“In our time, political speech and writing are largely the defense of the indefensible.”
--George Orwell, "Politics and the English Language," 1946
I've attended the last two City Council meetings on bills to criminalize homelessness, one in late June and the other on July 9. Of course they are not called bills to criminalize homelessness, rather they merely "relate to public sidewalks" and to "defecating and urinating in public" in Waikiki and in Chinatown. (Another bill extends the range to all of Oahu.) At the first meeting, I listened as testifiers came before the Council to speak for or against the bills. It struck me then that two central arguments were being made: the first, by the side in favor, was based on the economy. Business people spoke in favor because they are losing business when homeless people camp in front of their store fronts. The second side said very little about the economy, except that homelessness is the symptom of a bad one; instead, this side's argument was a moral, sometimes a religious, one. "The least among us" was a phrase I heard more than once. How can you throw already homeless people off the sidewalks? (More than that, the penalty for such behavior is a fine; if the homeless cannot pay the fine, they end up in prison, where they are housed--in a modern-day debtors' prison.)
Honolulu's Mayor Kirk Caldwell was quoted at the end of June in the New York Times. "We haven’t eliminated the visual impact of homelessness,” Mr. Caldwell said. “When visitors come here, they want to see their paradise. They don’t want to see homeless people sleeping in parks or on sidewalks or on the beach . . . . I want to do this in a constitutional way, a human way, but I want to do it. We need to do it. I call it compassionate disruption — we are not doing it without heart.”
Where to begin a close-reading of such "jibber jabber," as one testifier called it? Perhaps with "the visual impact of homelessness." The Mayor sets us on the cosmetic level, the level of surfaces (nay sidewalks). This "visual impact" is not on the homeless, forced to witness others' disdain or avoidance of them, nor even on residents, but on visitors to the island who have come pursuing a fantasy that they want to see--if not in truth, then at least on their vacation. They do not want to see the homeless, who are an affront to the myth of Paradise, who are, in fact, more a part of the myth of the Fall. If Waikiki exists within the walls of ocean on one side and the Ala Wai canal on the other, then it offers Paradise before the Fall. Kick the homeless outside these walls because they sin against the image of Paradise. They have eaten the apple of poverty. But the richest of Caldwell's phrases is the seeming paradox of "compassionate disruption," which he has offered up on other occasions. "Compassion" is a word that means "to suffer with." It requires imagination--to feel compassion, you must feel as if you are someone else--and also to feel "for" them. "Disruption," on the other hand, means "a violent rending apart." Is not homelessness already disruption enough? How is the violent rending of "sweeping" (for that is the term) people off the streets also an act of "compassion"? Perhaps the Mayor means to use high falutin' language for "tough love," but that phrase, too, sounds better than it means. He wants to accomplish this violent rending in "a human way," "with heart."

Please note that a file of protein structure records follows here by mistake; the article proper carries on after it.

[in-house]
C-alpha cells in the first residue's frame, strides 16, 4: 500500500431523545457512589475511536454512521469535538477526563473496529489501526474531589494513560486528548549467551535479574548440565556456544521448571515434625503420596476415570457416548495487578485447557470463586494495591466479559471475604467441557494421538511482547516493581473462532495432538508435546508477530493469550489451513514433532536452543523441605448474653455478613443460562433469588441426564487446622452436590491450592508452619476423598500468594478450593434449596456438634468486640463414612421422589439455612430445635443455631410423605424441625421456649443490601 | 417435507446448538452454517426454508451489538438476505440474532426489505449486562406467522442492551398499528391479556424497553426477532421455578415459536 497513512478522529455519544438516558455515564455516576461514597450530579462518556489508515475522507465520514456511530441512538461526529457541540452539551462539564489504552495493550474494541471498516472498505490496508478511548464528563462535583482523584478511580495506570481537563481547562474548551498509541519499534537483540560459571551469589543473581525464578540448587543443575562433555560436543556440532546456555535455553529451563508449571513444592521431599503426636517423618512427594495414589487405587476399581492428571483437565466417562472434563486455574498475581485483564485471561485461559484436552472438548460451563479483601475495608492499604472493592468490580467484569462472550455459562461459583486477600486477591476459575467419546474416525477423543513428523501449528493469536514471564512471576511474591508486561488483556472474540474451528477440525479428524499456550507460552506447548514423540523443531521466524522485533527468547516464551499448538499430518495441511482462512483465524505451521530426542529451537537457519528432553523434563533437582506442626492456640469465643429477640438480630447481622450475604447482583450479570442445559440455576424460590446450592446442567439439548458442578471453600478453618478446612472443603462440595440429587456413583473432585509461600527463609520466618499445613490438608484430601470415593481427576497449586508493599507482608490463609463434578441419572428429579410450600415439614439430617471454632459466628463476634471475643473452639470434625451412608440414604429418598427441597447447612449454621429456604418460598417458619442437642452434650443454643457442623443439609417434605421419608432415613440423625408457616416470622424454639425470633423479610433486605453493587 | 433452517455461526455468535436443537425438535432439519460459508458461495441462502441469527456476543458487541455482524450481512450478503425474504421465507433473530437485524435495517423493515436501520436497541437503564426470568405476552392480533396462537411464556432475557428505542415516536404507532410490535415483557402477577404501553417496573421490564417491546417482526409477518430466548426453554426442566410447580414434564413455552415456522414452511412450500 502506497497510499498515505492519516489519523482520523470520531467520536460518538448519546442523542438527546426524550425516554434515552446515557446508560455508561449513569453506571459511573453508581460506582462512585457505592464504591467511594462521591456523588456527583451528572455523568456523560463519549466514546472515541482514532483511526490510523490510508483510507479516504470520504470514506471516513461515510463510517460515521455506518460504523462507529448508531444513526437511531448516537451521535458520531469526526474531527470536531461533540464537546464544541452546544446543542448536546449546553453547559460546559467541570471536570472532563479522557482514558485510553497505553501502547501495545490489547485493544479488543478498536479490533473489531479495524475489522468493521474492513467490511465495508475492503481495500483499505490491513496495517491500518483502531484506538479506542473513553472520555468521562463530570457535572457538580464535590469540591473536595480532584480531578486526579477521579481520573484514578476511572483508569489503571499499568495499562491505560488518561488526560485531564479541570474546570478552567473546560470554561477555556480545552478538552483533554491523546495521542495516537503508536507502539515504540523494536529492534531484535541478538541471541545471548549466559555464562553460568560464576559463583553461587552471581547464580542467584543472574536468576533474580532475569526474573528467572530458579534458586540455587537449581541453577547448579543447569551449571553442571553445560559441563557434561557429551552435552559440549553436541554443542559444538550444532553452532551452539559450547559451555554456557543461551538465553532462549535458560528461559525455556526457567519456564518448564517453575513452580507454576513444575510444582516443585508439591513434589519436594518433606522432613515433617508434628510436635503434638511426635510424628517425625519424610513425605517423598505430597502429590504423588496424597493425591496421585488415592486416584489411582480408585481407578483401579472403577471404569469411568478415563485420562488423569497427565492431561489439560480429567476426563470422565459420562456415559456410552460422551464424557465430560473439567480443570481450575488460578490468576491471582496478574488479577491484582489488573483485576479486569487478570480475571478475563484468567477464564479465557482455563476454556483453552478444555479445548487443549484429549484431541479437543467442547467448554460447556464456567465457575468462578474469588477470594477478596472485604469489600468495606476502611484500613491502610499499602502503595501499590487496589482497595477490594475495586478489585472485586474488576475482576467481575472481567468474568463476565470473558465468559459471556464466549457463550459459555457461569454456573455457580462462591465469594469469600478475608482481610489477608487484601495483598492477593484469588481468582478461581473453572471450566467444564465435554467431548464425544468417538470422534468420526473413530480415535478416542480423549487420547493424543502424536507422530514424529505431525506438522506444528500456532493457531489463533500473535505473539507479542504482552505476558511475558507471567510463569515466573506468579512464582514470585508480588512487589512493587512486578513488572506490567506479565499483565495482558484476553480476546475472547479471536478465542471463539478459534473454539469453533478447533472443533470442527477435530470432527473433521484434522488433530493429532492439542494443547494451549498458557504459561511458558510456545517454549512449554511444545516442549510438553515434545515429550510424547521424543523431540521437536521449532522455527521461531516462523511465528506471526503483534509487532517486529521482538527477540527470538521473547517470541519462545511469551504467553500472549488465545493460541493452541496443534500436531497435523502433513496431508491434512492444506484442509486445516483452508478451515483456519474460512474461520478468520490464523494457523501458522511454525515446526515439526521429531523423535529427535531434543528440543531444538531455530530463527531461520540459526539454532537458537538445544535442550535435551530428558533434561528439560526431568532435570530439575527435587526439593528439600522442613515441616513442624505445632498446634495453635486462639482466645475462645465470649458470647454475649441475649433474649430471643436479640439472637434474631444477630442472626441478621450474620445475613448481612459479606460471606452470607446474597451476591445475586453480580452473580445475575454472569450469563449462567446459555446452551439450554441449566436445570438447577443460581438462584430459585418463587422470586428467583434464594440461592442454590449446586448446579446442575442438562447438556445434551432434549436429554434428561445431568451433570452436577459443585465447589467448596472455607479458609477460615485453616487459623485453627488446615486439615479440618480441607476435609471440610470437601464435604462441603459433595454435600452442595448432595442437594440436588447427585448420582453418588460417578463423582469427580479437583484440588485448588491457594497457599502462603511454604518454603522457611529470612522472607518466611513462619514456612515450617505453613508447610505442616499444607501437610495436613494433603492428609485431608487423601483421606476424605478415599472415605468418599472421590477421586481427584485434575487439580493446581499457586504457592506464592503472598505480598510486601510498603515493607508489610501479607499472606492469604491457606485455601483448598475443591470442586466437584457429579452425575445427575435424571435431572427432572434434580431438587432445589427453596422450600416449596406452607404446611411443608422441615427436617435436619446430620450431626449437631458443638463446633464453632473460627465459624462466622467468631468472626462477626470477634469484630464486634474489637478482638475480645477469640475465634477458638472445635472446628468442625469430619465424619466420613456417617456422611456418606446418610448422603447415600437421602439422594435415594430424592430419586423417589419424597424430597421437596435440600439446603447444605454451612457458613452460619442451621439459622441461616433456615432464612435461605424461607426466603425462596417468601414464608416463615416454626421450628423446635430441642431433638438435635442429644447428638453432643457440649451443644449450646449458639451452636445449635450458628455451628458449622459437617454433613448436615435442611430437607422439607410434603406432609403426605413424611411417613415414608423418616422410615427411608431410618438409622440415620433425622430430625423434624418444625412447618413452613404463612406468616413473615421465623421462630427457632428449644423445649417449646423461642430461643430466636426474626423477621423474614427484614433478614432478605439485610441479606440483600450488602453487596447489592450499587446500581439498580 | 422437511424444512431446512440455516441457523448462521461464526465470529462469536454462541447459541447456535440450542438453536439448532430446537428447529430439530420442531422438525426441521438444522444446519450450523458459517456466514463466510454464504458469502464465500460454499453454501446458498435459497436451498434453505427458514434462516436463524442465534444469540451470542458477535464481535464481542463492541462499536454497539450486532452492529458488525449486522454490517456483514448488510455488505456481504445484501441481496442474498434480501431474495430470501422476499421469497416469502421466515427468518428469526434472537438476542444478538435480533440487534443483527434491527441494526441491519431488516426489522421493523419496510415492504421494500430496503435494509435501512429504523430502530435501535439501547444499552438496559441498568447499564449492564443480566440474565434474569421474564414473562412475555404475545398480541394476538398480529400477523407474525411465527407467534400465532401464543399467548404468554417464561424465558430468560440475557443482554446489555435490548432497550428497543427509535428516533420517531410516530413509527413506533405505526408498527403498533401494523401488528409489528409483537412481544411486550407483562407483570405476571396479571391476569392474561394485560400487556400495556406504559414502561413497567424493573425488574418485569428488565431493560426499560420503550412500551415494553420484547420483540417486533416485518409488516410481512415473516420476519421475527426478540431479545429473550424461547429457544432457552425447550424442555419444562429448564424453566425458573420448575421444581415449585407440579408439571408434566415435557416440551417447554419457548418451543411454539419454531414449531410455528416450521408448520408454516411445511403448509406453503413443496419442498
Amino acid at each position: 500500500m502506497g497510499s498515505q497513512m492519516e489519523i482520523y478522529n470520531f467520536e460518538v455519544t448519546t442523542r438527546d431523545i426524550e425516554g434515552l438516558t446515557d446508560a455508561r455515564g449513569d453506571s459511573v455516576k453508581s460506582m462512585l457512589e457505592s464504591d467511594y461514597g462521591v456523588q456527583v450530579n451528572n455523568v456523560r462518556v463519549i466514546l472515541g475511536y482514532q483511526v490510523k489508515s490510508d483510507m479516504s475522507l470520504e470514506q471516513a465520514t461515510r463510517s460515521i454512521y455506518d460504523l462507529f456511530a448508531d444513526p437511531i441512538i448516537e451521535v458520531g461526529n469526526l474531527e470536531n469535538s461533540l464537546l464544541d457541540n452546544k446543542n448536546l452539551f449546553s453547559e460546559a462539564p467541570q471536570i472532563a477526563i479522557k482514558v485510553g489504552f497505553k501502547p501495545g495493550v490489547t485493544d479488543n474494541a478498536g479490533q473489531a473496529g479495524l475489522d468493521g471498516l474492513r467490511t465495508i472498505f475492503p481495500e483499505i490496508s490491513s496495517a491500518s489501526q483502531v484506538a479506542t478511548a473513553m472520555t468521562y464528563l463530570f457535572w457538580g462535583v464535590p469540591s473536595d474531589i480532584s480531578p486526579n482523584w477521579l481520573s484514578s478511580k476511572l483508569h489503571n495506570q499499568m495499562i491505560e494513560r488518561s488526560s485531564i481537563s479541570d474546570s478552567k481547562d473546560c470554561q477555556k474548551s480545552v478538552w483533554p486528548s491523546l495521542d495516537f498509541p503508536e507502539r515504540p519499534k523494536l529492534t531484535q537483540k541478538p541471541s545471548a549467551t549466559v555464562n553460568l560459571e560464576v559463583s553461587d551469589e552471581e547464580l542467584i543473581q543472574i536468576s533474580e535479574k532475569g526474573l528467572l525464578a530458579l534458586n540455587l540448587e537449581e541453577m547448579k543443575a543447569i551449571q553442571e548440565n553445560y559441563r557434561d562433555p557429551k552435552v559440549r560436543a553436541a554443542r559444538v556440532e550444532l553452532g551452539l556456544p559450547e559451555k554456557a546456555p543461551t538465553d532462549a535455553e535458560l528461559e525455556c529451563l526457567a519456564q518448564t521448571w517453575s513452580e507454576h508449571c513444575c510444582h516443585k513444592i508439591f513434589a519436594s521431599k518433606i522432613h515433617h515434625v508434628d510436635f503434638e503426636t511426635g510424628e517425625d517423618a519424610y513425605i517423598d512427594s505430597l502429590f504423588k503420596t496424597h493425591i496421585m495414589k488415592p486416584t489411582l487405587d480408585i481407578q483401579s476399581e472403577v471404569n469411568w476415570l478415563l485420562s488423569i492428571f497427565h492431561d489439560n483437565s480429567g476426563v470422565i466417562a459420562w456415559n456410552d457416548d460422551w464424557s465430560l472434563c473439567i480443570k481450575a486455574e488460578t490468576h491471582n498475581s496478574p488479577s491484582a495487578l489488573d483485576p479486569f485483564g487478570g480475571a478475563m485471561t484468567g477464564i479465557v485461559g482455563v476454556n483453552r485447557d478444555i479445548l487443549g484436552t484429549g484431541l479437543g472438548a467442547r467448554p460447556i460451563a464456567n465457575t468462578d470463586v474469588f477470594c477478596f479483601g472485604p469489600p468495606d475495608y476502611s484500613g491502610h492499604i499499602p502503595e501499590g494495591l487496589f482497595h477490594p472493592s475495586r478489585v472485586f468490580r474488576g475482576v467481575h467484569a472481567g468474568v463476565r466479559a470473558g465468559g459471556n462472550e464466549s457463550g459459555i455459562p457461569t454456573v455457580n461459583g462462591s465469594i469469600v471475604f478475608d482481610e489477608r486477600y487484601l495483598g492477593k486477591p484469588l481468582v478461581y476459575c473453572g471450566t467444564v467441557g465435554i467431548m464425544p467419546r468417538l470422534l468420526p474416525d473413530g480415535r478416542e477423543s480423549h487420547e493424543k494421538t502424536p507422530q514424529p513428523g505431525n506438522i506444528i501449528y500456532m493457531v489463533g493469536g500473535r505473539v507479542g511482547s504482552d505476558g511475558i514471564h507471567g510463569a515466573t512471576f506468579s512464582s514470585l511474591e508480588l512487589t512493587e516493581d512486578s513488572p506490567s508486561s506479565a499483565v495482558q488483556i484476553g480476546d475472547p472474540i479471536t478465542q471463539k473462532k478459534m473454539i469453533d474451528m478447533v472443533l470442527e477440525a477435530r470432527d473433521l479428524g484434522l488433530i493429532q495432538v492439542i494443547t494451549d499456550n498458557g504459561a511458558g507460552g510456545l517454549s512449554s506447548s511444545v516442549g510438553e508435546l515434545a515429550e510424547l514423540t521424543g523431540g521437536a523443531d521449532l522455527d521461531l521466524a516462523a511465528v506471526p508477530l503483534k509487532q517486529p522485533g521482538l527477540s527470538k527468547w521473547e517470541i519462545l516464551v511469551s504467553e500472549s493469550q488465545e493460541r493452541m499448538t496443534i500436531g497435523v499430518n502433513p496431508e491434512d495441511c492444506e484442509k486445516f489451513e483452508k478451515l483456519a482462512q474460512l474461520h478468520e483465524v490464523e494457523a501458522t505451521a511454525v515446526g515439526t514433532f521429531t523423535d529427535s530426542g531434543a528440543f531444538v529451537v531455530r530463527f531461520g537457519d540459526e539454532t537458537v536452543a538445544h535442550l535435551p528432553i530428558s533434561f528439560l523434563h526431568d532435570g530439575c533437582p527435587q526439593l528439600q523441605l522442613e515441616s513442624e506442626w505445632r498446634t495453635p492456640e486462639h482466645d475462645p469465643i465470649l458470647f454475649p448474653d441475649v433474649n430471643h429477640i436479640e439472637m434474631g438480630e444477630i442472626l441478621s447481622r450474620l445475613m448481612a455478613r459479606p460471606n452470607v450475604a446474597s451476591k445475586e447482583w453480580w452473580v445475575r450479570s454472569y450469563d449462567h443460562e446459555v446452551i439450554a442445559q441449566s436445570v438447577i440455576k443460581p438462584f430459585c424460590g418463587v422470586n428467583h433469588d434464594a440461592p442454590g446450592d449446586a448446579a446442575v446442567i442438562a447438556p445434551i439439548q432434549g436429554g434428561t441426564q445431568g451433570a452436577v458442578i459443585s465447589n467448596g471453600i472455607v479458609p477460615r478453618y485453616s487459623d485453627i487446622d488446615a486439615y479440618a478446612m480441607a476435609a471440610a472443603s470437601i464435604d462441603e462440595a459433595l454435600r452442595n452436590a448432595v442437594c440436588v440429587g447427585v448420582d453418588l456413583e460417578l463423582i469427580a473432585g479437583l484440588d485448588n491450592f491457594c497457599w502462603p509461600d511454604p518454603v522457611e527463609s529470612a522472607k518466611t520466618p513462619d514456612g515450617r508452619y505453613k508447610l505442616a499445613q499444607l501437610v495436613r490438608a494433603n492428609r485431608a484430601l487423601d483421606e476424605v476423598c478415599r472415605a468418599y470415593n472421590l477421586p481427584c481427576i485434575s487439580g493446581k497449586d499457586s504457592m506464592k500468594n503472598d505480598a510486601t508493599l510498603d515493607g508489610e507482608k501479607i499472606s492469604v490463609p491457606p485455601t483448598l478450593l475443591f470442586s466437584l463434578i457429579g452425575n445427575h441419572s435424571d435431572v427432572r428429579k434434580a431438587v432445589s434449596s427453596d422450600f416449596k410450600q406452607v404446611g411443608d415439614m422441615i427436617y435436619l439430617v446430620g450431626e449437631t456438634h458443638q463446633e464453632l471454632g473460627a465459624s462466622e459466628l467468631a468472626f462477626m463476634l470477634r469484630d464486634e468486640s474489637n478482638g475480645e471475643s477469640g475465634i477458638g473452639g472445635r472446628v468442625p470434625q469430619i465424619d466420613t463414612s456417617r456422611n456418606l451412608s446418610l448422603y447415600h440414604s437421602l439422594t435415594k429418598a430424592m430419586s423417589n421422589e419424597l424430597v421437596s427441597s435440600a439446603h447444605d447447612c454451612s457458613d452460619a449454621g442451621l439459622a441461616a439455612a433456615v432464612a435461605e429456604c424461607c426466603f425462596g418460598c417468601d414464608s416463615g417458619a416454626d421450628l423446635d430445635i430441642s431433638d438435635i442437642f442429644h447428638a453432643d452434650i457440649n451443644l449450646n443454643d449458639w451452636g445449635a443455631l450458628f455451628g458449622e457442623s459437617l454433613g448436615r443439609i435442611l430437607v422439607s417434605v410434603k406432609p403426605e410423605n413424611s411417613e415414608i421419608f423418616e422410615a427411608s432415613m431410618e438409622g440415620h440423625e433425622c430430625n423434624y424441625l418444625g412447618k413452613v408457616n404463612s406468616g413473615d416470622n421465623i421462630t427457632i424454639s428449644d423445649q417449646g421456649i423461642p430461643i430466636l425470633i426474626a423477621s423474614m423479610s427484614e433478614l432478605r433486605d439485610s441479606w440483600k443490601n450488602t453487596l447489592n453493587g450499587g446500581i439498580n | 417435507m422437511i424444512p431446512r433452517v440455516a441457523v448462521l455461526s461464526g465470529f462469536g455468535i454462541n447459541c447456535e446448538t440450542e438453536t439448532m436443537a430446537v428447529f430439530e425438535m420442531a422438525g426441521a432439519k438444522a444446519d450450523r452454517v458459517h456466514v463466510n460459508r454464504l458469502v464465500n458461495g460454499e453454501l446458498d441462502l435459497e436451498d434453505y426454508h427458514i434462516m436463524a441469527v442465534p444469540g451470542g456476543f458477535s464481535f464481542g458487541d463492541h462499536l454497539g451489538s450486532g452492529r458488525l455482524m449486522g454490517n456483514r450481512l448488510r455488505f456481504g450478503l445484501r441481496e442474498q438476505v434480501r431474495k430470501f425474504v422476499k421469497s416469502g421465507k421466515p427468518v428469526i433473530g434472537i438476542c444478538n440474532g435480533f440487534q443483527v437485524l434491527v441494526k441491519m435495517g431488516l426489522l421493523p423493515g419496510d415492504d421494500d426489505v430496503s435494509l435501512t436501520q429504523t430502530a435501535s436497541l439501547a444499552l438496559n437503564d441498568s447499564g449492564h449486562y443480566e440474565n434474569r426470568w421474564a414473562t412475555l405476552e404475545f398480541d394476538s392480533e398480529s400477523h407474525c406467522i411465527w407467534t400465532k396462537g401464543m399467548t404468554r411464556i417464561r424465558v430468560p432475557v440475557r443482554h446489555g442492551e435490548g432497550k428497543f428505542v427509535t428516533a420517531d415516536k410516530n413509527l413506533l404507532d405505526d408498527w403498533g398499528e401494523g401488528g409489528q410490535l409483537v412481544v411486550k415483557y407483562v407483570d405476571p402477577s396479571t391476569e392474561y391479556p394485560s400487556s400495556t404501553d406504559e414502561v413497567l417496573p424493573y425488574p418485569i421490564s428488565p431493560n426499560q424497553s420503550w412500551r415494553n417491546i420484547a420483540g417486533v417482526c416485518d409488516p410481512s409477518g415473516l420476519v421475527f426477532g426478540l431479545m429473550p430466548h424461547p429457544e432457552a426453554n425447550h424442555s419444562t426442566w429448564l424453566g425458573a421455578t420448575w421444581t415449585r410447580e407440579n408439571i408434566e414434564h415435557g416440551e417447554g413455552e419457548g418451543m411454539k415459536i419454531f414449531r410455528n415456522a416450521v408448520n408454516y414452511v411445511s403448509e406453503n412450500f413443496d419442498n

Somewhere, Caldwell learned about the use of paradox. But he did not learn that simply yoking opposites together doesn't necessarily mean anything, especially in a world that is not metaphorical but real. Paradox works beautifully in poetry because poetry often imagines a different reality, but Caldwell is not talking poetry, he is talking public policy. To make the treatment of the poor into a clever paradox does not, cannot, help them, even if it makes him feel smart.
In my research on Alzheimer's, I found that right wing politicians talk about "illegal aliens" and people with "Alzheimer's" in much the same way. They are rootless, scary because they have no sense of boundaries or frontiers, and they don't obey laws that governments attempt to force upon them. Today, I see an article in AlterNet about the crisis of immigrant children at the US border, in which the author points out the use of "sickness" as a way to frighten people away from sympathizing with children in detention. You can read the article here, but the money quote (as it were) is this: "But the controversy really boiled over with news reports last week that these children were 'diseased' and were being shipped all over the nation, infecting Americans with everything from H1N1 flu to scabies to Cangas fever. Whatever other problems these people may have had with these children being allowed to seek asylum in America, it was now a public health threat."
I'm not here to argue that all undocumented immigrants are healthy people; clearly, they cannot be, due to the situation they find themselves in, their lack of health care, the trauma of their exodus from Central American countries. But it's clear that the trope (not the reality) of illness is intended to scare American citizens, make them want to reject the "illegal" "germ" that is the refugee. And I'm also here to report that the language of Bill 42 (re: Waikiki) and its echo, Bill 44 (re: Chinatown) feeds off this very system of metaphor. (Thank you Lakoff and Johnson, for your Metaphors We Live By.)